Helsinki: Vibrant Vappu

The 1st of May is one of the most important days on the Finnish calendar, and this year we were lucky enough to spend it in Helsinki. May Day, known as Vappu, is the day that the city truly comes to life after winter, to celebrate the arrival of spring in style.

We started our celebrations by going to a ‘Pre-Vappu’ student party in town on the Saturday night. Then on Sunday, the day before Vappu, we joined the hordes of people standing around the Havis Amanda statue to watch her be crowned with the Finnish student cap. All high school graduates in Finland own one of these white caps, and Helsinki was a sea of them for two days. As the Havis Amanda received hers from a group of champagne-spraying students dangling from a crane, all the watching Finns waved theirs in the air and cheered. Loud music played from a stage as we all watched, danced and drank in the rain.

The Vappu parties, most of which seemed to be for students, went on across the city through the night. Students in Helsinki wear overalls in a colour specific to their course whenever they are at a student party or event. They cover them with badges, which they earn from the different events they attend. If you see students with legs or pockets in different colours to the rest of their overalls, it (apparently) means that they have a boyfriend/girlfriend on that course. This all means that on a huge festival day like Vappu, Helsinki is full of bright colours.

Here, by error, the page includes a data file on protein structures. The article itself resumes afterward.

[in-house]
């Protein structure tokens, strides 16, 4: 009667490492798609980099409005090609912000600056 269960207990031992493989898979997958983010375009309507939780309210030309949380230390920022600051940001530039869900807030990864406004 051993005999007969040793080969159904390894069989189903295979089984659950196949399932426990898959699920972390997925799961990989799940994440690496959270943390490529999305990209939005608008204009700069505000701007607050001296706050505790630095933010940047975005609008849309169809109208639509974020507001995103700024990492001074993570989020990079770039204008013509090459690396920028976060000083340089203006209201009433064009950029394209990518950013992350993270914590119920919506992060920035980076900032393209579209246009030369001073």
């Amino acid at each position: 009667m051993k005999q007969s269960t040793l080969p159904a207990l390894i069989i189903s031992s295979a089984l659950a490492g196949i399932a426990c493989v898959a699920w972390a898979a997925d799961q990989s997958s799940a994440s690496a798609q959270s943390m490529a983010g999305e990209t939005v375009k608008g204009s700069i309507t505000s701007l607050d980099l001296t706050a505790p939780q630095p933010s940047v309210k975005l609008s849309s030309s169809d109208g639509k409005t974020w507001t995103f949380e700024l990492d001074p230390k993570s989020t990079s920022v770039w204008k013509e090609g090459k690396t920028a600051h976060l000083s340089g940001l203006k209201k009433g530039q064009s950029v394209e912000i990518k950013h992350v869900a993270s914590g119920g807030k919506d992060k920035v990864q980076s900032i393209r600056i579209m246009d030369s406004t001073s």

Kauppatori (Market Square) looking vibrant for Vappu

On the morning of Vappu, the people of Helsinki head to their parks for brunch, traditionally with sparkling wine. We went to Kaisaniemi Park first, where groups of people of every age had put up gazebos and spread homecooked food across endless tables. We heard some of them singing Finnish songs, and others played their own music. But the real party was in Kaivopuisto, another park at the southern end of the city, which has sea views and an observatory. Here, students from various societies had put up tents with speakers and were eating and drinking for the whole day. There were rows of food tents, selling typical Finnish food such as a fried vendace (a small fish that you eat whole, similar to whitebait.) Amongst the tightly packed groups of picnicking students and families, the atmosphere was relaxed and fun, and it was clear that some of the old-timers had been doing the same thing every year since they were young. It’s easy to see why; Vappu is the day Helsinki is determined to have as much fun as possible.

Kaivopuisto, where the people of Helsinki enjoy a day-long picnic for Vappu

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